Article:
Israeli leaders including Netanyahu believe that the continued presence of Islamic Revolutionary Guards Corps (IRGC) troops as well as Iran-backed paramilitary forces in Syria is ultimately aimed at undermining Israel’s national security. This is not totally accurate, but it is not entirely wrong either. Here is why.

Tehran did not have much choice but to rush to Al-Assad’s rescue when the Arab-Spring-inspired Syrian uprising in early 2011 jeopardized the survival of its sole strategic ally. Already suffering from what has come to be known as “strategic loneliness,” the Islamic Republic could not afford—by abandoning Damascus—to send alienating signals of hesitancy and disloyalty to its proxy network in the Middle East, which constitutes a key pillar of the unconventional security structure Iran has painstakingly built since the 1979 revolution.

Such an asymmetric constellation has evolved as part of Tehran’s deterrence infrastructure that is also underpinned by its missile program. Iran’s revolutionary ideology and revisionist identity—which has deprived it of the chance to forge conventional alliances and find reliable allies—was thus a structural factor that compelled Iran to fight for the Assad government’s survival, at a time, incidentally, when international sanctions were taking a heavy toll on the Iranian economy. And needless to say, the fall of Al-Assad could have imperiled Hezbollah as Iran’s linchpin proxy in the region. In fact, by fighting for the survival of the Syrian state, the Iranian state saw itself fighting for its own security and survival in the long run.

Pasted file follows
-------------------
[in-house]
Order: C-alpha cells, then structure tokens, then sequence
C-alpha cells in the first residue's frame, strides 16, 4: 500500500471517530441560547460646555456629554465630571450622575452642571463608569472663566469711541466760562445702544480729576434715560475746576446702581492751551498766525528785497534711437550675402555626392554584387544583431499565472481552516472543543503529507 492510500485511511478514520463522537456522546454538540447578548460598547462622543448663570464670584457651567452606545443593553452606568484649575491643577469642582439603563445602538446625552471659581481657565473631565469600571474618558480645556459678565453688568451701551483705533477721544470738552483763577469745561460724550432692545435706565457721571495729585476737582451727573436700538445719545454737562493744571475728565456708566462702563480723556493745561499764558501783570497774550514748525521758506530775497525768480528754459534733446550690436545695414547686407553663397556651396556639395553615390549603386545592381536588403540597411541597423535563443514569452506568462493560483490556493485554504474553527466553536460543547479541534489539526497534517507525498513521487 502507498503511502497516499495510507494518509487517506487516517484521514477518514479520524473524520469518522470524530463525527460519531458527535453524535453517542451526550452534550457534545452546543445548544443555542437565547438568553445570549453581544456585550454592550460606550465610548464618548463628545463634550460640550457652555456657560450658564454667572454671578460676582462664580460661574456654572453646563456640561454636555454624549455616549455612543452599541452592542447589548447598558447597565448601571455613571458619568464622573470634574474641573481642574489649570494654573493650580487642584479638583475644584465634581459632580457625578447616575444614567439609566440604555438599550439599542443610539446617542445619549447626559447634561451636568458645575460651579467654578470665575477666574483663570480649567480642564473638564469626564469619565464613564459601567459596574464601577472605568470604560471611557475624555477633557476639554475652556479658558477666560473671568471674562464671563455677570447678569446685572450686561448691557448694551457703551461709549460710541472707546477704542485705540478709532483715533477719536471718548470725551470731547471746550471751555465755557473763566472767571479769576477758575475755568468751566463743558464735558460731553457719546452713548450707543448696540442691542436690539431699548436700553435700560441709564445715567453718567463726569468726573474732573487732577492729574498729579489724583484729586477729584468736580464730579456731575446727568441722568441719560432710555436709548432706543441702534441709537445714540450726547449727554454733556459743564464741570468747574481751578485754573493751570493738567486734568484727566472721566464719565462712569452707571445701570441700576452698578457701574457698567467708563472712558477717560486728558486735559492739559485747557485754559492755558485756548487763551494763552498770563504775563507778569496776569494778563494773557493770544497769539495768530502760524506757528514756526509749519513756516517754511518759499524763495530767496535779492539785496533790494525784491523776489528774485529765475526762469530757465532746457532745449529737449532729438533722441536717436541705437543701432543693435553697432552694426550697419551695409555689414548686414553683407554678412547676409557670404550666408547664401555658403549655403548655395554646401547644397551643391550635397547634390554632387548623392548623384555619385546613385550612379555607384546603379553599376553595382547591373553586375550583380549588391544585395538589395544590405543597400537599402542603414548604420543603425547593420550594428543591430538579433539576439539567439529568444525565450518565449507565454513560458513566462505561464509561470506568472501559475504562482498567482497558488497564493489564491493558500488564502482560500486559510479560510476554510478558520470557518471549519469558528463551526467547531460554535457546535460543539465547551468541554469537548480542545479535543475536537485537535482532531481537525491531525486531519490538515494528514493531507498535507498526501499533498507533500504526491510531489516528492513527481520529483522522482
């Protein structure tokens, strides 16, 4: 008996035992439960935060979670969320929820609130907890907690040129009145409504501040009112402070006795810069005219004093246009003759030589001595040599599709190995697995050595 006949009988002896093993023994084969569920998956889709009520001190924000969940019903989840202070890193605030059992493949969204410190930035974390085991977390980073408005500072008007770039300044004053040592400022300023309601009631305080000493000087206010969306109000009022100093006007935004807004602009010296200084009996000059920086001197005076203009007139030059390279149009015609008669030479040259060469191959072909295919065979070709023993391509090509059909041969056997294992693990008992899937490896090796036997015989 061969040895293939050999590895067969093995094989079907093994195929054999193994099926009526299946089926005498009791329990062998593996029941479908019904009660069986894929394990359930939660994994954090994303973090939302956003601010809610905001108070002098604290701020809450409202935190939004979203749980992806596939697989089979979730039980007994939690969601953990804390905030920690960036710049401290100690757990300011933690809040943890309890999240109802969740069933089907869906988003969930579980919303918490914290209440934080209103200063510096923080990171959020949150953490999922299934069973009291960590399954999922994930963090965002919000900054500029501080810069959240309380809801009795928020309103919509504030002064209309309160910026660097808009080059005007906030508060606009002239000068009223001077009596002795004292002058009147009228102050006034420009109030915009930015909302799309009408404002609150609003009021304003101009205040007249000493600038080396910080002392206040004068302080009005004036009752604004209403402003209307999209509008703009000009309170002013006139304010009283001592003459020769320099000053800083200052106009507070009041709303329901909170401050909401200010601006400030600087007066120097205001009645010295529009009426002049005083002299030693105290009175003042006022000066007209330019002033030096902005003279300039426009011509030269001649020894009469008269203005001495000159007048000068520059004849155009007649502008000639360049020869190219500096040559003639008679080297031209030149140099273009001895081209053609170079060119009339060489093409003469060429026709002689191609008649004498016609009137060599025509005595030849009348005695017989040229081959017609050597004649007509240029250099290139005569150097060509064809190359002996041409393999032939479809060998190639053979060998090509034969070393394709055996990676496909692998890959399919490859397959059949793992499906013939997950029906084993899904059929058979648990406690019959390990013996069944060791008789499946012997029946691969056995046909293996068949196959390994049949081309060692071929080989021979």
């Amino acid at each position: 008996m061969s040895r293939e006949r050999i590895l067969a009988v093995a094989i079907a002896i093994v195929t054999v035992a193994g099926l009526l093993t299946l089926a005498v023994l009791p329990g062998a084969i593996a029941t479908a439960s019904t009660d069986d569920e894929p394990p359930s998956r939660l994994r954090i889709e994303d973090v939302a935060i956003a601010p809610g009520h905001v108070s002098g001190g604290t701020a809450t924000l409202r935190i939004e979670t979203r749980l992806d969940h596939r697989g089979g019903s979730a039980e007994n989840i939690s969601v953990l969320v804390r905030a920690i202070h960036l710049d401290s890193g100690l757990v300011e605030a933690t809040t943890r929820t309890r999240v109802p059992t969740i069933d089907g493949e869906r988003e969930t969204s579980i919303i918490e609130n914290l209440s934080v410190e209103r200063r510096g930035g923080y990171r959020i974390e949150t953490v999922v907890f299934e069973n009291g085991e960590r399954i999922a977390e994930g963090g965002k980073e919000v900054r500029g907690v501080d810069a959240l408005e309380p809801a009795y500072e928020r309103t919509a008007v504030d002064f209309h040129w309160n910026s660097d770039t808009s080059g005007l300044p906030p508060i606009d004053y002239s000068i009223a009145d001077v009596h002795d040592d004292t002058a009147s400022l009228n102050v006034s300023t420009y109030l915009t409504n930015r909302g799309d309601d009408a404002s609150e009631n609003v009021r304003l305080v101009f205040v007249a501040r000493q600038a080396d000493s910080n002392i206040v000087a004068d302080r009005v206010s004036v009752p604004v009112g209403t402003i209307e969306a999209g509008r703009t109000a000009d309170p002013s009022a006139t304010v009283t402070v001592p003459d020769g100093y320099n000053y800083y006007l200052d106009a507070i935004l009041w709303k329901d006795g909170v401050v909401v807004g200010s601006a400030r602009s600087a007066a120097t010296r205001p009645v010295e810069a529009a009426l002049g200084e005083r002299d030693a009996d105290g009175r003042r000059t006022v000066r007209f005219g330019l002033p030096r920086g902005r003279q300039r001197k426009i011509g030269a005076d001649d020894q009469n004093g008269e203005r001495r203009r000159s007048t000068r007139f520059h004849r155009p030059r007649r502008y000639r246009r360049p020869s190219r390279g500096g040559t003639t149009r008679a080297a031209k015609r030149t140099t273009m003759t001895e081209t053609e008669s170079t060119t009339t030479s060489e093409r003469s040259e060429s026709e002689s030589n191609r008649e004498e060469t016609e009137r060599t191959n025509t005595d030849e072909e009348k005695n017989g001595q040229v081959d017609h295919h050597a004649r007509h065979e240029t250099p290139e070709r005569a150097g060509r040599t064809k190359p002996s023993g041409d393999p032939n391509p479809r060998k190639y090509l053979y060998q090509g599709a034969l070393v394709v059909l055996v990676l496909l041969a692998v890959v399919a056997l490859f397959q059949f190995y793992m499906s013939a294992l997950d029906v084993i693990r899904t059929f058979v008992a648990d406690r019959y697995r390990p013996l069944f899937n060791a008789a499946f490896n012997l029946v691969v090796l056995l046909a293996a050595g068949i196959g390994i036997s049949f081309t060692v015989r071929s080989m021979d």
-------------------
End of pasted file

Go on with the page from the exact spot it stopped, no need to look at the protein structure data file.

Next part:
Iran’s persistent yet increasingly costly presence in Syria is a continuation of the same policy, albeit at a higher and more systemic level. Iranian leaders are arguably bracing themselves for the rainy day, when a military confrontation between Iran and Israel or the United States may erupt for various reasons, including the possible collapse of the half-dead JCPOA and Tehran’s potential breakout or even “creep out” towards advanced-level nuclearization. On that day, Iran will not have a wide range of options to rely on for deterrence of military action, let alone defense against it.

Four decades of economic sanctions and international isolation have prevented the Islamic Republic from developing an air force congruent with its strategic ambitions. Unable to procure modern military aircraft or new spare parts, it has been forced, for the most part, to revamp and upgrade the few warplanes that it had purchased before the 1979 revolution or received from Iraq during the 1991 Gulf War.

Tehran knows that its outdated air force is no match for those of Israel or the U.S. and its Arab allies in the region. It has thus invested in developing a robust missile capability, but that has its limitations too, given Israel’s possession of one of the world’s more effective and advanced missile defense arsenals.